Could I Get A Ride With You?
I gave blood back in December during my school’s blood drive. Each year, I try to participate in the drive, and each year I dislike the needles more and more. I’m such a wimp, but I know it is a good and right thing to do. As I lay there looking away from the needle hanging out of my vein, my mind began to wander off, hoping that my blood would help to save someone. Hoping that my blood and its components would be helpful to another human being.
Shouldn’t that be one of the ends of all of our goals? Helping others? Especially now during this time, it is imperative that we do so. That’s the reason every year I sign up to participate in this task that I don’t really enjoy or look forward to, but I know it is good for others. As my mind was wandering again, and I closed my eyes, I remembered back to the funny story of a total stranger who helped me one time. I laugh when I think back to the story from 25 years ago and how helpful and kind these people were. Here it is:
Back in 1995, I was a sophomore at Guilford College in Greensboro, North Carolina. A good friend of mine was one of the head managers of the Notre Dame football team and invited me to come out and enjoy the festivities of a weekend football game at Notre Dame. I’d never been but certainly was aware of the wonders of the golden helmets and all that came with it. We had a blast.
I had an inside view of a game day Saturday at a Notre Dame football game. I hit the sign (Play like a Champion), I ran out onto the field with the team, I helped paint the helmets on Friday night. I got footballs for players when they needed it and did whatever a manager filling in with his buddy could do. It was the experience of a lifetime and I have been a Notre Dame fan ever since. Every weekend, when I hear that famous Notre Dame fight song, I think back to the several amazing trips I had there. For this story, I’ll focus on the ride home from the first trip in ‘95.
It was Sunday night after an amazing football weekend. I have five dollars in my pocket and I’m getting on a plane from Indianapolis to Greensboro. As I am standing in line to board the plane, there is an announcement that the flight is canceled. I watch the panic and confusion as people begin darting in different places, cursing and yelling and sharing different levels of frustration. I gripped my five bucks a little tighter.
I began to look around at the benches. If needed, I intended to sleep in the airport. I saw a number of people going over to another nearby counter and heard them talking about taking another flight. There was another flight going to Raleigh, North Carolina. Being from Staten Island, New York, I wasn’t really sure how far Raleigh was from Greensboro, but I knew it was within driving distance, maybe a couple of hours. People got on line, so I did the same and then went ahead and just got on the plane to Raleigh.
You have to remember, these were days before debit cards and cell phones so I really wasn’t sure how I was going to get to Greensboro. I did notice a nice couple a few spots in front of me (who both were on the first line of the flight that was canceled) and I was attentive to watch where they sat on the plane.
Once the flight took off, and we were able to unbuckle our seatbelts, get up, and move around I walked up to them and introduced myself. I told them the scenario. I still can remember the man’s chuckle when I told him I had five dollars in my pocket, but I asked if I could hitch a ride with them to Greensboro. They looked at one another and smiled. They said, “we have a child in college as well and if they were stuck we would hope that somebody would help them, so we’d be happy to take you.” They told me they lived right around the corner from Guilford College, so it all worked out.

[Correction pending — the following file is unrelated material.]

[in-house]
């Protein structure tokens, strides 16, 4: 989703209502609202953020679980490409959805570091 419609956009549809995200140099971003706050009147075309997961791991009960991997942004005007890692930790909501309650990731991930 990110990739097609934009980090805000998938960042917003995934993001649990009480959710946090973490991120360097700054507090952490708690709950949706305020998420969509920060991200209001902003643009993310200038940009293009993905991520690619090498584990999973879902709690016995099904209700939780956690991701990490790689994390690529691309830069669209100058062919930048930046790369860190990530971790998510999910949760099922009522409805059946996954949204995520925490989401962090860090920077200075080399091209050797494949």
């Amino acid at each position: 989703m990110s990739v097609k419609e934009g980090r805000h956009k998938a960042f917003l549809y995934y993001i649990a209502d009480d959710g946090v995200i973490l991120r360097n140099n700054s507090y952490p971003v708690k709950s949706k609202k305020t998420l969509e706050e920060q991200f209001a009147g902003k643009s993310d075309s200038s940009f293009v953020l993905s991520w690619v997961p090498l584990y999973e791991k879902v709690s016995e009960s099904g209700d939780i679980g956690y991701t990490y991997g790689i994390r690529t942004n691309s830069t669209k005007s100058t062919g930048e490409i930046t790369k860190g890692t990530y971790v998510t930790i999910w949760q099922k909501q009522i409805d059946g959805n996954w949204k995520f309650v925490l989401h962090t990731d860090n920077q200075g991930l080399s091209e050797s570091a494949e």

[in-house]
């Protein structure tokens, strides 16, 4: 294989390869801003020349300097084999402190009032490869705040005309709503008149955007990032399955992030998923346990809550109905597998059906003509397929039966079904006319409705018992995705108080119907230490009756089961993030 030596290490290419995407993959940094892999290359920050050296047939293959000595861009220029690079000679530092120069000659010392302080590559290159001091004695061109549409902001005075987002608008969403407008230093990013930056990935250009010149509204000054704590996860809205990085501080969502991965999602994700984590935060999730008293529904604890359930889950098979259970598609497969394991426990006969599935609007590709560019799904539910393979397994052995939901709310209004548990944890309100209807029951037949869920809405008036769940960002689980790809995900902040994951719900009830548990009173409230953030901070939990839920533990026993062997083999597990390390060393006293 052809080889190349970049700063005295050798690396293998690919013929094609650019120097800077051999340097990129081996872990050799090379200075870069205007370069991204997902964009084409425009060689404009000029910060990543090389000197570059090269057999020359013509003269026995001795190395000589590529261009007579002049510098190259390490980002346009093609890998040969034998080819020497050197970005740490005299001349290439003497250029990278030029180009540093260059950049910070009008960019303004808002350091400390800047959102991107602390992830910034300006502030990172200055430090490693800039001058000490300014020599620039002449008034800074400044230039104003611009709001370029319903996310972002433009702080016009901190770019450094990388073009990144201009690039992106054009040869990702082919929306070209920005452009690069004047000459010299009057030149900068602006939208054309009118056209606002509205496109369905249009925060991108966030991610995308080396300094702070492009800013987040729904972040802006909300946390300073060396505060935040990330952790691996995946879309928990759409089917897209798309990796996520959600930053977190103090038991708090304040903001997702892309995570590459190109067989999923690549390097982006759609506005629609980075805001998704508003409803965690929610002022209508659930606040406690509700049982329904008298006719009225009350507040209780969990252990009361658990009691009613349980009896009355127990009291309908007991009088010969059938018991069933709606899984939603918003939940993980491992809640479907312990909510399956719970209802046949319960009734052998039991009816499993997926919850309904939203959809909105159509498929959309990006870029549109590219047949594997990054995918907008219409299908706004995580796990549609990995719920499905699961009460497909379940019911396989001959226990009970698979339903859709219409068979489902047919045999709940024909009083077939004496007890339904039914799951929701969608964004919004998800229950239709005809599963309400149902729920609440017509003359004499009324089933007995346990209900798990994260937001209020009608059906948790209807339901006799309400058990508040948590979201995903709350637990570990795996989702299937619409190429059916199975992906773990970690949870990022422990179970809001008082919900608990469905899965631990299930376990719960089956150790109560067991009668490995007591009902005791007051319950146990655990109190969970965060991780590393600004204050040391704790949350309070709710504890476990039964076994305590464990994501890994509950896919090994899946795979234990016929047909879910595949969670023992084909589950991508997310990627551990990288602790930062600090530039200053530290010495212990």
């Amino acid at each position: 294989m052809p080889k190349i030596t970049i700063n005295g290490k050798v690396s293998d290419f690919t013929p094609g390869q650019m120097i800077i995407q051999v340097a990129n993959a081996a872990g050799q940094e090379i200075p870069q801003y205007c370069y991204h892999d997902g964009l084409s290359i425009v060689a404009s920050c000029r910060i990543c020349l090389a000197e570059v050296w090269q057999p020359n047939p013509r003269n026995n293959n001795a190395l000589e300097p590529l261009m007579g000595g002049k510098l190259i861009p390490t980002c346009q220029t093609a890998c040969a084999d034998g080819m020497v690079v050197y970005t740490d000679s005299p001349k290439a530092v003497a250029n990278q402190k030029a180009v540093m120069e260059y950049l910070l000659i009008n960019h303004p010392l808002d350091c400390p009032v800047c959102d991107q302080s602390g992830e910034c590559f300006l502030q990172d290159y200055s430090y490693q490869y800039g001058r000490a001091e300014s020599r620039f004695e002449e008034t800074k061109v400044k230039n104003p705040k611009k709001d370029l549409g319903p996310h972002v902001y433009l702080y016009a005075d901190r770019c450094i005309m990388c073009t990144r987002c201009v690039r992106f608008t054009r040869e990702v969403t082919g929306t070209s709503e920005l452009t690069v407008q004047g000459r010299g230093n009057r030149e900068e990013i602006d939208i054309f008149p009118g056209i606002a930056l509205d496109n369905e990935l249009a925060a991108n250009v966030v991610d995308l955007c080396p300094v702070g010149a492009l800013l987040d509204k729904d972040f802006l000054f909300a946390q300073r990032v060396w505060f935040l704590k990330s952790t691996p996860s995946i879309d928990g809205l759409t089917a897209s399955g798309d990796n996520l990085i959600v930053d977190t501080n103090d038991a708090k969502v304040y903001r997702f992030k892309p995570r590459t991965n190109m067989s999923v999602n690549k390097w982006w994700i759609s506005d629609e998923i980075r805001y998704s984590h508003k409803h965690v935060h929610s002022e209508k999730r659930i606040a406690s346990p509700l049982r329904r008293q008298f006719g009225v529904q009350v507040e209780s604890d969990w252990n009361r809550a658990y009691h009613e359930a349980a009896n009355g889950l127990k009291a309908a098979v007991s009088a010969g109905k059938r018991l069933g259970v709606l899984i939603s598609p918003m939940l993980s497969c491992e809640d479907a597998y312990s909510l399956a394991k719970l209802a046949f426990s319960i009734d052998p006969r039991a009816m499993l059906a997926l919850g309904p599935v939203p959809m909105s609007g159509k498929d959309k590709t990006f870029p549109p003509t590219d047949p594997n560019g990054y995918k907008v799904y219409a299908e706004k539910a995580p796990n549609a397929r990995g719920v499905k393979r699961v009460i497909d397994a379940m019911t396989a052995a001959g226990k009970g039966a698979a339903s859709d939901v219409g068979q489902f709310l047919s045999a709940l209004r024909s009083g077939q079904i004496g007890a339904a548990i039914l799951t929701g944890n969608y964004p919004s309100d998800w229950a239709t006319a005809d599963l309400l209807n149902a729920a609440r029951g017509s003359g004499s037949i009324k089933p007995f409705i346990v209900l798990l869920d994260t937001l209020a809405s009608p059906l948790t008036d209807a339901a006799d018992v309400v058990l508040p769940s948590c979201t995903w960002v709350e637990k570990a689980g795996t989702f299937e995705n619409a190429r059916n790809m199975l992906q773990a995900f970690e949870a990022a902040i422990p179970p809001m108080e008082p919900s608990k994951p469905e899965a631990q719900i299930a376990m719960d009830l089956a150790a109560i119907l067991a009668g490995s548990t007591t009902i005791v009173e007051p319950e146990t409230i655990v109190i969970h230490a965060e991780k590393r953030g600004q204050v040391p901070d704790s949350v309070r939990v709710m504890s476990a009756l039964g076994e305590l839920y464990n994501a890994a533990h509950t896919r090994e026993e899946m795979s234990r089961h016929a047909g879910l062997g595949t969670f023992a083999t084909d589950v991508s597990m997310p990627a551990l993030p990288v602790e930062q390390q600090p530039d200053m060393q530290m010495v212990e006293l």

The flight landed, we grabbed the rental car, I jumped in the backseat and off we went. They bought me dinner and really inquired about my time at Guilford and in North Carolina. They could tell very quickly from my accent I was from New York. They were so kind and compassionate. Not only did they wind up driving me home, but they invited my buddies and me over for a local barbecue at their home a couple of weeks later, just because. They wanted to do something nice for some college kids, so we over-ate, certainly over drank, and enjoyed their company and kindness.
This is a feel-good story and I love sharing it. To talk about someone’s open kindness to a stranger is heart-warming. So whether it is helping out a college kid at the airport, donating blood, or whatever opportunity there is to help your fellow human being, I say go for it. We all have been shown countless examples of kindness. We have also been burned and hurt many times and I’m certainly wary of putting strangers in my car as they did for me. We know it is important to protect yourself and your family but I urge you to seek opportunities of kindness. Especially the ones where you can’t be repaid and maybe for someone you might never see again.
By the time this blog publishes, I hope my blood has moved on to help someone. Let’s continue to do so for our fellow men and women. Now more than ever, these tokens of kindness are needed. #ThePowerOfASingleExperience. #SurviveThrive
I thank the student council leadership and student leaders from Port Jervis High School for their annual support of the New York Blood Drive.
Questions? Comments? Click here to contact me. (mailto:email@example.com?subject=%23ELBlog)
#LeadershipSparks: The Candle Story
Quote: “We’re here for a reason. I believe a bit of the reason is to throw little torches out to lead people through the dark.”
— Whoopi Goldberg, comedian